RESTAURANTS : 'For Sale' Sign in the Cards for Trumps

Michael Roberts has put Trumps up for sale. The last few years have been difficult at the West Hollywood restaurant: One of Roberts' original partners died after a long illness, another left the country, and a third was bought out.

Roberts has been running Trumps by himself for some time now, and he says he has been looking for people who want to buy in. "I'm not one of those people that want to own and run an entire restaurant," he says. "I like the process of a partnership."

The owners of Columbia Bar & Grill have made an offer on the restaurant, sources say. Roberts refused to confirm that such an offer had been made, and a spokesman for the Hollywood restaurant would not return calls.

When Trumps opened a decade ago, Roberts' outrageous combinations--Brie and grape quesadillas, roast duck with black beans and pickled pumpkin--were new, exciting and a big hit with the critics. But these days Los Angeles dining habits have changed. Earlier this year, Roberts replaced some of his signature dishes, and cut back on cream, butter and salt in the food.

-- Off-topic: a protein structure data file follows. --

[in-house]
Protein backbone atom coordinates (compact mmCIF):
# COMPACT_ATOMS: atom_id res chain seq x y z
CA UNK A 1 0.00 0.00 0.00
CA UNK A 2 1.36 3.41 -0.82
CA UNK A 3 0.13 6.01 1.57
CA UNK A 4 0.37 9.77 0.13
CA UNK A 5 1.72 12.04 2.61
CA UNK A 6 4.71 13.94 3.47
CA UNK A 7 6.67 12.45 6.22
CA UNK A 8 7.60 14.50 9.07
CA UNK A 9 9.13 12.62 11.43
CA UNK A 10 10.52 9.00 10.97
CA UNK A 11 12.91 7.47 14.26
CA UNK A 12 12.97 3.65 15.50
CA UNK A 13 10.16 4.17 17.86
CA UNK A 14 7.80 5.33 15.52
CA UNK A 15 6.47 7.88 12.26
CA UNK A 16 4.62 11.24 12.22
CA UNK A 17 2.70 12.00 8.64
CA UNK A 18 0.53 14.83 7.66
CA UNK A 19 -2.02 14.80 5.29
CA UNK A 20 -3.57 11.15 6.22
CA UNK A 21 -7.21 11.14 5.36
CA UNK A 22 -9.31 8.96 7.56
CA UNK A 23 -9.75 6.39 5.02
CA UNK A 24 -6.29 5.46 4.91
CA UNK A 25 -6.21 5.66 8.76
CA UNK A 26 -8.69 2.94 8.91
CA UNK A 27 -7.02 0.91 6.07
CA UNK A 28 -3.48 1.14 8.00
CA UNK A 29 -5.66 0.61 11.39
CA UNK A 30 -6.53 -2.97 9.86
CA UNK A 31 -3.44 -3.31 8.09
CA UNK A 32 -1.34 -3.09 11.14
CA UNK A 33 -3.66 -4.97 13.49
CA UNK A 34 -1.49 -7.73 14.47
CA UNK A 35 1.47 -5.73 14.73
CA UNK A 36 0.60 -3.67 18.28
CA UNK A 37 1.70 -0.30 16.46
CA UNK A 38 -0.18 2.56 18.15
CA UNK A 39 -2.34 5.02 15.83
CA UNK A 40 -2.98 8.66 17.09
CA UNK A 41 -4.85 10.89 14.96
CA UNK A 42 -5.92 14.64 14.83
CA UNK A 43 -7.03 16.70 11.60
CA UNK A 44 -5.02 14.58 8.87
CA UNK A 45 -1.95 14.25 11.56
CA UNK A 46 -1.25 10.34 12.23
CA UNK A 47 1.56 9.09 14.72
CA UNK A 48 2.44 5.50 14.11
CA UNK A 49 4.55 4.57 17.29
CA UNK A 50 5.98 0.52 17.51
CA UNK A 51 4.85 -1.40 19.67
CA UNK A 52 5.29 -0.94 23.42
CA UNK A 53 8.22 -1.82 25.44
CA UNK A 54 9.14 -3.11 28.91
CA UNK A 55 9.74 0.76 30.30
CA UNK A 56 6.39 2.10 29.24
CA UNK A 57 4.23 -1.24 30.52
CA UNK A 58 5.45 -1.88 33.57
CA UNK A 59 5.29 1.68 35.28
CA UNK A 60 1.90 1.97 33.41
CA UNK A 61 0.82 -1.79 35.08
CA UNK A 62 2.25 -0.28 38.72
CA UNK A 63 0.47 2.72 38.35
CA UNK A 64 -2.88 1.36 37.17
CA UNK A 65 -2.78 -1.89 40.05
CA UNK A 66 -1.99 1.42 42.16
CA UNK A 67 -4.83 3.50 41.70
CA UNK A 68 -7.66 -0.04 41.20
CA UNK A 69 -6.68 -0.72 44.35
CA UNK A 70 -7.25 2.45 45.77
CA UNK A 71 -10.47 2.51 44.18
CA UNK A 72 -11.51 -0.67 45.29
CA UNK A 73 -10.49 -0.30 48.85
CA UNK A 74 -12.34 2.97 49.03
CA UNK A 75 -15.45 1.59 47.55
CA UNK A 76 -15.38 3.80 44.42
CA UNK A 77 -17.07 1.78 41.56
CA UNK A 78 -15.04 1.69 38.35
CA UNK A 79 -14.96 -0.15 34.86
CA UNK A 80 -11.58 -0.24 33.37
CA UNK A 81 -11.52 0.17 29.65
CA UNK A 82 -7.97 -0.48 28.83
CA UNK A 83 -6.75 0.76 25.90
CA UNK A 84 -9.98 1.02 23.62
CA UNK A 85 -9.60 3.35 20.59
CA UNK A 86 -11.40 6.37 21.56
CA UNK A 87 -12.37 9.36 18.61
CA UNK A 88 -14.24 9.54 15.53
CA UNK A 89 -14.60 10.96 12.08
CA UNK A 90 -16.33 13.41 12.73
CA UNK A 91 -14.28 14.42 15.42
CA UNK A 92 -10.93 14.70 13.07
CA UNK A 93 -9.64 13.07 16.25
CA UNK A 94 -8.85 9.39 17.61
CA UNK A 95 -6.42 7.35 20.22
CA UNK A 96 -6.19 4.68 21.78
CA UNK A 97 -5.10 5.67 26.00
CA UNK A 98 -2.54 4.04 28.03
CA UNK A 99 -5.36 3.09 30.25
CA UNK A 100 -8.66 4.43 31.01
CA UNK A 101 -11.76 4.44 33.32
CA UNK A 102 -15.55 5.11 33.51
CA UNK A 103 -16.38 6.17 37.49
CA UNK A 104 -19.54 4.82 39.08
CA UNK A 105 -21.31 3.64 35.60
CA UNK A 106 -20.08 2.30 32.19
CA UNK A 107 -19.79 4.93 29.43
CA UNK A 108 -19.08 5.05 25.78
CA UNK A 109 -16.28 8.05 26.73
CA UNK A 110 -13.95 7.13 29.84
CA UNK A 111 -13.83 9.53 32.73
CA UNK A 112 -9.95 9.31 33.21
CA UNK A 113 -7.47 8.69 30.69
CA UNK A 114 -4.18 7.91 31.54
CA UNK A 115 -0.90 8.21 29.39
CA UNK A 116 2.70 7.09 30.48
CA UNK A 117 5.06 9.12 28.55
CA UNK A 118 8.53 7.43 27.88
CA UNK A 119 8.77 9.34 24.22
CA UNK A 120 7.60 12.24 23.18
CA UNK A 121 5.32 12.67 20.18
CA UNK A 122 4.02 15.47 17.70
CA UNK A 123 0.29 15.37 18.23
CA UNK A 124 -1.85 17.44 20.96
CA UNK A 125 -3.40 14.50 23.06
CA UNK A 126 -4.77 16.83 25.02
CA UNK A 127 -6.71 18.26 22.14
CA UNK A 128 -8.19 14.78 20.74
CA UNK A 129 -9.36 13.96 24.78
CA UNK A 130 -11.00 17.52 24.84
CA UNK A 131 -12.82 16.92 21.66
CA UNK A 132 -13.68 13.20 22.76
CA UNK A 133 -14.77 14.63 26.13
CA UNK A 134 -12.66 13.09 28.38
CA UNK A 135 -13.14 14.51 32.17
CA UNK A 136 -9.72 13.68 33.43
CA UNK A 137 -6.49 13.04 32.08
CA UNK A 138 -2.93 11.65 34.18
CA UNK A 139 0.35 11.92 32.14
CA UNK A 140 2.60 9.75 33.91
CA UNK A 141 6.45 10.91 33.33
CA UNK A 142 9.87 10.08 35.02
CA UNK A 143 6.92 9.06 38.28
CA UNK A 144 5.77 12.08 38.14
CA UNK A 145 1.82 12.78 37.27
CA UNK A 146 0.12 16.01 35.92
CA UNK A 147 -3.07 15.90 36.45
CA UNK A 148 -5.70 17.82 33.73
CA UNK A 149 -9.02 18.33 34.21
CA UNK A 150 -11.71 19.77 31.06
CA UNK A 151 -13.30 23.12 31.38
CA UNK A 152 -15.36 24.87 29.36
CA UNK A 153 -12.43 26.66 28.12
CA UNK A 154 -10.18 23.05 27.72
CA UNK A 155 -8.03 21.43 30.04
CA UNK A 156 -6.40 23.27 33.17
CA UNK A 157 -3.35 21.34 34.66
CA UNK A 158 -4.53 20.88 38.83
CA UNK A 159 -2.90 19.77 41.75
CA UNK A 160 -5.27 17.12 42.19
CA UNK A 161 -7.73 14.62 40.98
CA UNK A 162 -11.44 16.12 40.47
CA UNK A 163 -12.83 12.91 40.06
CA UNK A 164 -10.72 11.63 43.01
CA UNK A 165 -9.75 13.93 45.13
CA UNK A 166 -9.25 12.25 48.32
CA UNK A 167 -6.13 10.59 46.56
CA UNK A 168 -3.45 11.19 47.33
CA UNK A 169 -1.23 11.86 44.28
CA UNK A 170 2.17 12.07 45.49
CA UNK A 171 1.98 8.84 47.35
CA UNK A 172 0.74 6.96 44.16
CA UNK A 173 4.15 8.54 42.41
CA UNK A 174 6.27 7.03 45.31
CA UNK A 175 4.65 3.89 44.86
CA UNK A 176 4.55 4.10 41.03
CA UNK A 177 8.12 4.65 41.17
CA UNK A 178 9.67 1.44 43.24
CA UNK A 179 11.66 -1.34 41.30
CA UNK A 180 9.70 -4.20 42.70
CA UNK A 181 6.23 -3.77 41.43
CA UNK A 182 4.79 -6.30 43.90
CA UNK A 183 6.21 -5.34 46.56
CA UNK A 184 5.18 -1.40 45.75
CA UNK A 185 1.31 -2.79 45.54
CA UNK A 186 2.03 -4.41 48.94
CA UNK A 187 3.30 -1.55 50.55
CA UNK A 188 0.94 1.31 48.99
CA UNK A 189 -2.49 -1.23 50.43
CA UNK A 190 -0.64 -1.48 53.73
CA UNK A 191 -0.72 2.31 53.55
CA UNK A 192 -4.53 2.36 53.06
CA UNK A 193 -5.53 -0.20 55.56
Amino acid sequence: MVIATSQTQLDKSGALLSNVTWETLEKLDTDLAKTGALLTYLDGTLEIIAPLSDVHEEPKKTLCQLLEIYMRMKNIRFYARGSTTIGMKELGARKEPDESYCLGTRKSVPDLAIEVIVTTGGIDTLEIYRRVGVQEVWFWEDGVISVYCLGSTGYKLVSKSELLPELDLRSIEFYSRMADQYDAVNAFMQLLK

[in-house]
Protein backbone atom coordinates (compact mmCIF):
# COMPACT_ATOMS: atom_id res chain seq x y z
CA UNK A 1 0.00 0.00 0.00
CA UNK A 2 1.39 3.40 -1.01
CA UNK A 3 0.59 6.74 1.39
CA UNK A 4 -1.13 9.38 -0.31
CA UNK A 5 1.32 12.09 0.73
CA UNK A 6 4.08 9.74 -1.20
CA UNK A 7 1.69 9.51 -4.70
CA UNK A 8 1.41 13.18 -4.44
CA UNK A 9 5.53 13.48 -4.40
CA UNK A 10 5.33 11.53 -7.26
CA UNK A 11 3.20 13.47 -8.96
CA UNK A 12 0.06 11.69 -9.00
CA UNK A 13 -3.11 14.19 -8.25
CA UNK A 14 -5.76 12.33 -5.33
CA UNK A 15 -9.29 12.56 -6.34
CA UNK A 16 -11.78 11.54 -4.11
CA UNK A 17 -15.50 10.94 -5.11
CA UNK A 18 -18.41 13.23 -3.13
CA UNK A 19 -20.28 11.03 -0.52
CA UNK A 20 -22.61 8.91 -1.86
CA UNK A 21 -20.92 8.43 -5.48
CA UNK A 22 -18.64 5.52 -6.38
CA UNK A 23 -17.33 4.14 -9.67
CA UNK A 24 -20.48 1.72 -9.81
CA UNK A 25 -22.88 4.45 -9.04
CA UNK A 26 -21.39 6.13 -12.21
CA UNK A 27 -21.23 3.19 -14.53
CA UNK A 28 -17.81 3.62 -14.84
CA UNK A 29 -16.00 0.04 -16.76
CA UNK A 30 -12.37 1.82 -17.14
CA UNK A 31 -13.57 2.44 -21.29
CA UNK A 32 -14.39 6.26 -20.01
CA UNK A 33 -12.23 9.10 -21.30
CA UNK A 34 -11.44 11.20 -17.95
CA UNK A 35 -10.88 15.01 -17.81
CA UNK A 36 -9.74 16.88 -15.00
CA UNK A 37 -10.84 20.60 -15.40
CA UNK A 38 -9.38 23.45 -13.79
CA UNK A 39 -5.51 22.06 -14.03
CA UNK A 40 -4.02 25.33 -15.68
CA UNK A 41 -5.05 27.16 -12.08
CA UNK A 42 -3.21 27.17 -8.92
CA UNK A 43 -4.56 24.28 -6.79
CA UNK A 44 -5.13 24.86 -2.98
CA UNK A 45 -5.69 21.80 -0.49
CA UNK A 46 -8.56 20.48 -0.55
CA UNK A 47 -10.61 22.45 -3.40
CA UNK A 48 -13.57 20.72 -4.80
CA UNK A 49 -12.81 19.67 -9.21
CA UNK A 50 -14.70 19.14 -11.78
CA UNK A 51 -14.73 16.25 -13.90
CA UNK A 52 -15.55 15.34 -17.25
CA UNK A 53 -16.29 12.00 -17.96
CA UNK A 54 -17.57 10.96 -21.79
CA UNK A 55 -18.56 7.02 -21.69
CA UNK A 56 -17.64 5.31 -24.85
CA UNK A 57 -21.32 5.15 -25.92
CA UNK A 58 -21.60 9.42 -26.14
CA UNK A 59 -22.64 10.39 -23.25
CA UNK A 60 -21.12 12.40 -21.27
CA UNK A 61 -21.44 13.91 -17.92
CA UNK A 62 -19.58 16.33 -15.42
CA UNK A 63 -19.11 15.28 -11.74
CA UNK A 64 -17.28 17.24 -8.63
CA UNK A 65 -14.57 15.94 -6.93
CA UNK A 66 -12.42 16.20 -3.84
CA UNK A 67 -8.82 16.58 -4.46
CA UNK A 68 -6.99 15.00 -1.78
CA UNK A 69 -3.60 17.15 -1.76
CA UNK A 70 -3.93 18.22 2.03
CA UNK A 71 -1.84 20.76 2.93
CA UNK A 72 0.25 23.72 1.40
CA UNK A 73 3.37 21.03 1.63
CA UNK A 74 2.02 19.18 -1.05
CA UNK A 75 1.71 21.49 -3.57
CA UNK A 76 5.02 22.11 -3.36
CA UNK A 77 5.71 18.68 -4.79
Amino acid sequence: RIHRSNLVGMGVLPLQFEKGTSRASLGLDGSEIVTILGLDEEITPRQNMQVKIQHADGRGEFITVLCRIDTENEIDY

"Business is just terrible," says Roberts. "It is terrible everywhere, and people who say it's not. . . . To keep denying, denying, denying that anything is happening is crazy when you know that, with the exception of maybe five, every restaurant in the city is for sale."

SHOCK THERAPY: "Asylum was always misunderstood," says John Thomas. "I wanted to create a sanctuary, and the place became a zoo."

But Thomas, restaurateur and interior designer, says he has learned from his mistakes. He plans to take his restaurant in a new direction. "By the time I'm through," he says, "you'll swear it is a different building."

Thomas will completely redesign the year-and-a-half-old front dining room--the drapes, the mirrors, the booths will go. The upscale Robertson Boulevard restaurant will become a lower-scale bistro/brasserie. The wine room will be turned into a Belgian-style pastry shop and the mezzanine will become a coffee bar.

Thomas says his challenge is to create an environment that harmonizes with the lower-priced menu. "Otherwise," he says, "it would be as if you showed up at L'Orangerie in jeans. It just doesn't work."

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